10 Profit Sharing Plans Advantages and Disadvantages

One method of employee compensation that goes above and beyond the salary is a profit-sharing plan. In this type of plan, the leadership of an organization will designate a specific percentage of the annual profits (or all of the profits) as a pool of cash that is shared with workers.

Profit-sharing plans may include specific groups of workers instead, such as managers and above, instead of including the entire employee base.

Then the money pool is divided across the employees who are covered by the plan using a distribution formula, which varies by company. Straight cash, stocks, or bonds can all be part of a modern profit-sharing plan.

Here are the advantages and disadvantages of a profit-sharing plan to consider.

List of the Advantages of Profit-Sharing Plans

1. These plans offer companies a competitive advantage.

Whether unemployment rates are high or low, the companies which offer profit-sharing plans hold an advantage over the rest of their industry. With better benefits and an improved compensation package, it is easier to recruit and retain highly-qualified workers to stay within the organization. By bringing in the best people, there is more creativity within the workforce, which leads to more innovation.

2. It can save the company money.

Although the cost of a profit-sharing plan must be budgeted (and it is a cost companies without profit sharing won’t have), the retention of employees will save a company more over time. For every employee that must be trained, a company faces a potential one-time charge that is 50% of the salary of that worker. That means the training costs for just 10 workers at the U.S. median salary would be over $250,000 in one-time charges. With higher retention rates, profit-sharing can save money for some agencies right away. This structure also lowers recruiting costs.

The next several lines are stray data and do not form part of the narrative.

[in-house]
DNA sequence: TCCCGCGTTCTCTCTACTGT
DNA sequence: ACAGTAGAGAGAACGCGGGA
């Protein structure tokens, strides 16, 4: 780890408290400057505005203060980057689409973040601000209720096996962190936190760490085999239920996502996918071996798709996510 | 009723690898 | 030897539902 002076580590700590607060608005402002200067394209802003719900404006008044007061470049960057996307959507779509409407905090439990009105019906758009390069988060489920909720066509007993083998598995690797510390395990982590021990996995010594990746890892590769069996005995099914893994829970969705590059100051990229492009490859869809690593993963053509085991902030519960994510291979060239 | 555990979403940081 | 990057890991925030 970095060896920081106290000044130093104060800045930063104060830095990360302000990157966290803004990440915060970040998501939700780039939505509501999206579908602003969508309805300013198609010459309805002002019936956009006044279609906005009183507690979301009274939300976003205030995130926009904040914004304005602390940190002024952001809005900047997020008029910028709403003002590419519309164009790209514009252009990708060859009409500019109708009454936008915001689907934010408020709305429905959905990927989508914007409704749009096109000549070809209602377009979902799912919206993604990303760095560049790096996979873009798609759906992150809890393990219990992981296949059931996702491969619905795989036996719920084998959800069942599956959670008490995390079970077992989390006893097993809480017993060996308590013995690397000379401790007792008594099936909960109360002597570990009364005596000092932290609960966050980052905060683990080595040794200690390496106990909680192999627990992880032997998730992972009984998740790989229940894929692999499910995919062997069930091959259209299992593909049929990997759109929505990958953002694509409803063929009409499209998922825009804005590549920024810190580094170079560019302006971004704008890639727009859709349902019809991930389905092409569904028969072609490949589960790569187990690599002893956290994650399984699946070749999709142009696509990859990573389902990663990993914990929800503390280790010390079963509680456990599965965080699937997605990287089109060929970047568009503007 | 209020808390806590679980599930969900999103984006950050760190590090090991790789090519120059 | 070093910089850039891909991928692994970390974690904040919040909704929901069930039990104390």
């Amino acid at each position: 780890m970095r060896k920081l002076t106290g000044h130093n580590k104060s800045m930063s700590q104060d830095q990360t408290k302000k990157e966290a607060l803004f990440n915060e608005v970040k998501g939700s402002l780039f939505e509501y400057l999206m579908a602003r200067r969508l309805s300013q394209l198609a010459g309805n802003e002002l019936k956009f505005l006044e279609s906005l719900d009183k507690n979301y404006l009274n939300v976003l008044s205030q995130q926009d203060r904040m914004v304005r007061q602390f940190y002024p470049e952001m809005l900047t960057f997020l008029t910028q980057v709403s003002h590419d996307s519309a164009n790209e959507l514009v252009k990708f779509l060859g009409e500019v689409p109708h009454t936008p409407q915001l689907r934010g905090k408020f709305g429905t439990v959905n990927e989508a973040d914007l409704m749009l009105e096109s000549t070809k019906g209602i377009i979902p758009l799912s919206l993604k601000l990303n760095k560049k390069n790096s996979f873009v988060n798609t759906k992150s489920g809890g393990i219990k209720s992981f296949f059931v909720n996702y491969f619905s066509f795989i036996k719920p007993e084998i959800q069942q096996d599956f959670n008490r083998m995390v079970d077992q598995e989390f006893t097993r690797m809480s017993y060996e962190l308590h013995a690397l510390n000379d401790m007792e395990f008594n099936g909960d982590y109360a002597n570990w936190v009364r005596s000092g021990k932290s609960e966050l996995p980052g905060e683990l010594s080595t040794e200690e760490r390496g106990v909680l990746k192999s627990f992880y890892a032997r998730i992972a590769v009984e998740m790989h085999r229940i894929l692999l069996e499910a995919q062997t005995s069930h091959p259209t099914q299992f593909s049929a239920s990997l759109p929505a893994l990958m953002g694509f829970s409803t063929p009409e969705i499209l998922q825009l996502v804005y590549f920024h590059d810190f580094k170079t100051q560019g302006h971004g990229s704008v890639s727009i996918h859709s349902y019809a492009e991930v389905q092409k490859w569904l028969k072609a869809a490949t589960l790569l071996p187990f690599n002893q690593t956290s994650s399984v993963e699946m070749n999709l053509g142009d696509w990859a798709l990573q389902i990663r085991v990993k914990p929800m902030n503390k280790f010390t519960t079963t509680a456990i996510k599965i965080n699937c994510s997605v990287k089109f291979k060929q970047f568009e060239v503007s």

3. People are encouraged to buy into the company vision.

People who are motivated by their salary will buy into the vision and mission of their employer more often when there is compensation on the line. If personal benefits, like profit-sharing, are higher when the company does better, then workers have an incentive to maintain productivity and engagement levels. This helps the company establish a greater market share of their industry, provides job security for the workers, and everyone makes more money. It’s a true win/win/win situation when everything works as it should.

4. It provides an atmosphere of accountability.

When individuals are leasing or renting space instead of owning it, then they are less likely to take care of it. Rental management agencies see this issue all the time with the properties they manage for landlords, which is why quarterly inspections are conducted. Without accountability, there is no reason to achieve specific standards if you’re comfortable with where you’re at. With a profit-sharing plan, accountability comes back into the organization. Teams keep each other accountable to encourage better results within the profit-sharing distribution. It really does create a reward for those who are willing to put in their best effort when they go to work each day.

5. Efficiency rates can improve with profit-sharing plans.